In a couple weeks Browncrofters will revisit our church bylaws at our annual congregational meeting. That may not seem too exciting for most of us. But what it symbolizes IS exciting. This process is one aimed at placing us on the best footing possible to continue our 100-year old mission as a church in the Rochester community.
On May 17, 1922, a group of Christians gathered in what is now the North Winton Village area of Rochester to formally launch Brighton Community Church. It was intentionally organized as an independent church — one free from denominational identification — in order to produce an unhampered “New Testament Gospel Testimony” in its neighborhood.
And just like that a new Bible-believing church was established. One with a clear mission – share the Gospel message and meet the needs of the community.
Now fast forward 100 years and many things have changed…
- Brighton Community Church is now Browncroft Community Church.
- Services have moved from Winton Road to Browncroft Boulevard.
- Giving of our tithes and offerings happens online (mostly) and not in plates.
- Many people join us every Sunday morning outside the walls of our building via our internet platforms.
But one thing has not changed… our mission. At Browncroft we remain passionate and committed to inviting people into a life-changing relationship with Jesus to make and mobilize disciples that reach our community and our world.
As a church, we need to be in love with our mission. But we should not be married to our methods. If we want to reach more people with the Gospel, we need to regularly evaluate the methods we use to achieve this mission.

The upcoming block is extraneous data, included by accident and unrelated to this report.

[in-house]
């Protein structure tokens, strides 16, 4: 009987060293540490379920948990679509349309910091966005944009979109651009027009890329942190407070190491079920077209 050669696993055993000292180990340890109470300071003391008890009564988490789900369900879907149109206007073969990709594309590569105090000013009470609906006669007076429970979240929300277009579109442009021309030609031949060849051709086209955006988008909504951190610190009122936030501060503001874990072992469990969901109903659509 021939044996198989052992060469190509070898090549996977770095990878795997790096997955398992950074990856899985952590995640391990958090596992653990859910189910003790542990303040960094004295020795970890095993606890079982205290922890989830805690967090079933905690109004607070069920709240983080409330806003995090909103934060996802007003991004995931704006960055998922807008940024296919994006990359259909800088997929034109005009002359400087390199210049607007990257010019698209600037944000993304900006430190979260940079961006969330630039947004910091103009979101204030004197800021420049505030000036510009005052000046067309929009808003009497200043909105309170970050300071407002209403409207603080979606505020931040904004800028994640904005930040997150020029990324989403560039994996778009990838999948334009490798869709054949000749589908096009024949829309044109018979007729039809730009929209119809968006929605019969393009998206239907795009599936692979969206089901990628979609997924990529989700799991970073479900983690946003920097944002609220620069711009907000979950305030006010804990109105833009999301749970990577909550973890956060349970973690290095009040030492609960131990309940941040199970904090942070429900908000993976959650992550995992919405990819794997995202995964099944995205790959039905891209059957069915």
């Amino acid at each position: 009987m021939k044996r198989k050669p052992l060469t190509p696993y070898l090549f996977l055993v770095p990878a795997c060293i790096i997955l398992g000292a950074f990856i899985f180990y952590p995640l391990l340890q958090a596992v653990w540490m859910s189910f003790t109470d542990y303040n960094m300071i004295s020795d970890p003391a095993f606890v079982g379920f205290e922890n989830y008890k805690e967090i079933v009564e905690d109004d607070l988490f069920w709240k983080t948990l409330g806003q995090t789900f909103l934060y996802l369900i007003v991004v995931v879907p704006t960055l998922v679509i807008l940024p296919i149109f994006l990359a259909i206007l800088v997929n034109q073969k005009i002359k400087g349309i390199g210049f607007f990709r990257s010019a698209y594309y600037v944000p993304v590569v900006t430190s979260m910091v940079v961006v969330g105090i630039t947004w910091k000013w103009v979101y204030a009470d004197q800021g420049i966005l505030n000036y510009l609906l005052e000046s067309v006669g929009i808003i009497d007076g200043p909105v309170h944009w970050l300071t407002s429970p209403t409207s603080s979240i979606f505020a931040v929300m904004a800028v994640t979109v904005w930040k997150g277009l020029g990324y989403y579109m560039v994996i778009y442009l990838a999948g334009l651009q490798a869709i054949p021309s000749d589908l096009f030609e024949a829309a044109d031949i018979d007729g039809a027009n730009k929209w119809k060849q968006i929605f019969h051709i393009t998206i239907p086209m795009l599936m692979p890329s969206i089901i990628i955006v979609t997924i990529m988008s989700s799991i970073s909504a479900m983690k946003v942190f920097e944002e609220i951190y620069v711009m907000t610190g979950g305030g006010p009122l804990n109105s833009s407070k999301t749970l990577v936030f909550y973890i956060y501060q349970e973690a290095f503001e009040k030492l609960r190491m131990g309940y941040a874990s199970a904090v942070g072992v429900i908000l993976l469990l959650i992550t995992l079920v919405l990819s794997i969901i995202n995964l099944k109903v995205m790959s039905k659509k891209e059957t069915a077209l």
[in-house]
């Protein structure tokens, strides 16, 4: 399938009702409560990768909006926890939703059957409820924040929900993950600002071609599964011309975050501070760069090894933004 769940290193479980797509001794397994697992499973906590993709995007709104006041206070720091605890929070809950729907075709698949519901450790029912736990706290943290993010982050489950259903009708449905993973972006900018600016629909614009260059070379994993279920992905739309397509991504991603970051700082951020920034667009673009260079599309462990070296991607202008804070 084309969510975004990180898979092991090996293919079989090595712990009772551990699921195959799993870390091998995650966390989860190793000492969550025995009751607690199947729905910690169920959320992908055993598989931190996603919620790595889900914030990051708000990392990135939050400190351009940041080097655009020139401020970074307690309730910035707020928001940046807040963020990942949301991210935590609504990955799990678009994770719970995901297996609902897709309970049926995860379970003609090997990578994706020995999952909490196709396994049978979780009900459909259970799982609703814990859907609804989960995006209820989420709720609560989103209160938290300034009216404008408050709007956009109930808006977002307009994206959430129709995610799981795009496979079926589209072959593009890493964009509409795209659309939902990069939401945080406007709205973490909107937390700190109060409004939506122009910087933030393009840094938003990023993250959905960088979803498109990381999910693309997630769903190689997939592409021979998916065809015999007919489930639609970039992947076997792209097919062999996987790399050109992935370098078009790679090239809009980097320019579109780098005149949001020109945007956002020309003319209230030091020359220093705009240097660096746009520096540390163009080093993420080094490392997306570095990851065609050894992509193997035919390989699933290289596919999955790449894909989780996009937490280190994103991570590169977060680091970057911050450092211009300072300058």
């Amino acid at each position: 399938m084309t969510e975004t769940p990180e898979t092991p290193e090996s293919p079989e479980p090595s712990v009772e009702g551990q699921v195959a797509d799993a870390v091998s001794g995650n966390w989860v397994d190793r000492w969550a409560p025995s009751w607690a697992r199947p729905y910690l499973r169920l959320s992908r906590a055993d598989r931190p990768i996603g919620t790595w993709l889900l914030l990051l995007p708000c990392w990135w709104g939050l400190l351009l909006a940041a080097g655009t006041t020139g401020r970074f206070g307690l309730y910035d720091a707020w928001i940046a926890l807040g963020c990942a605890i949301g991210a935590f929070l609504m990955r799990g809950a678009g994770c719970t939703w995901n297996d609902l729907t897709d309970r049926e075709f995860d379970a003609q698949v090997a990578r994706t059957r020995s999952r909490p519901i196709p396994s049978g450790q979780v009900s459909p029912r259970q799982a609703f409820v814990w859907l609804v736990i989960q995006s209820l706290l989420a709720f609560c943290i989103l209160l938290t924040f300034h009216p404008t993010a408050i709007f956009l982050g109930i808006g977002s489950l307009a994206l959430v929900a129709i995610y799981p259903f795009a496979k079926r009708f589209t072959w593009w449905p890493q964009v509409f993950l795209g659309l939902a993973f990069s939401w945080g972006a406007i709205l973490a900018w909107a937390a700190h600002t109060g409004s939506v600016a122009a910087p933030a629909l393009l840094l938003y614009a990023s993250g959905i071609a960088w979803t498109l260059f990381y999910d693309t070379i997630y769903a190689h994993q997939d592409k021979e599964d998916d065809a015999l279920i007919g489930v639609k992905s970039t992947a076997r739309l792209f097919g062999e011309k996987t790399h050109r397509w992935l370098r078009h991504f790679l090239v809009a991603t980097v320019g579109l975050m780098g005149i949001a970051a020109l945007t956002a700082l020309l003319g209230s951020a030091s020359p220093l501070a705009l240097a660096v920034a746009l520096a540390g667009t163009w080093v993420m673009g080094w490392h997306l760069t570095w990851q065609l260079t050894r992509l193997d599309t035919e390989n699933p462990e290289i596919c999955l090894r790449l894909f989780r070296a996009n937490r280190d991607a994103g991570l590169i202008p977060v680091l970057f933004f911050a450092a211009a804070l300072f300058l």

“In the future, churches that love their method more than they love the mission will die.”Carey Nieuwhof
The bylaws are a legal document that formalizes an agreement between the members of the church regarding how the church is to operate as a religious nonprofit organization in New York State. They define our governance structure, particularly the responsibilities of church members and those appointed to leadership positions. Our bylaws also clearly articulate what we believe as a church in our Articles of Faith.
While our Articles of Faith are strong (I commend to you Pastor Rob’s sermon series on them earlier this year), our operational procedures and institutional structures could benefit from modernizing and streamlining. Those elements of the bylaws have remained largely unchanged for the past 30 years, and we know our mission will be well-served by bylaws that better support our 21st century methods of ministry along with current nonprofit legal requirements and governance best practices.
For those reasons our Elder Board is bringing a new bylaws proposal to our church membership at our Annual Meeting on October 11, 2022. You can find an FAQ and a host of other information about these proposed bylaw changes, as well as information about the upcoming Annual Meeting, using the button at the end of this article.
I pray that the love and passion of our church family for our mission will continue to unite us as we discern improved methods to invite, make, and mobilize disciples to reach our world in the years and decades ahead.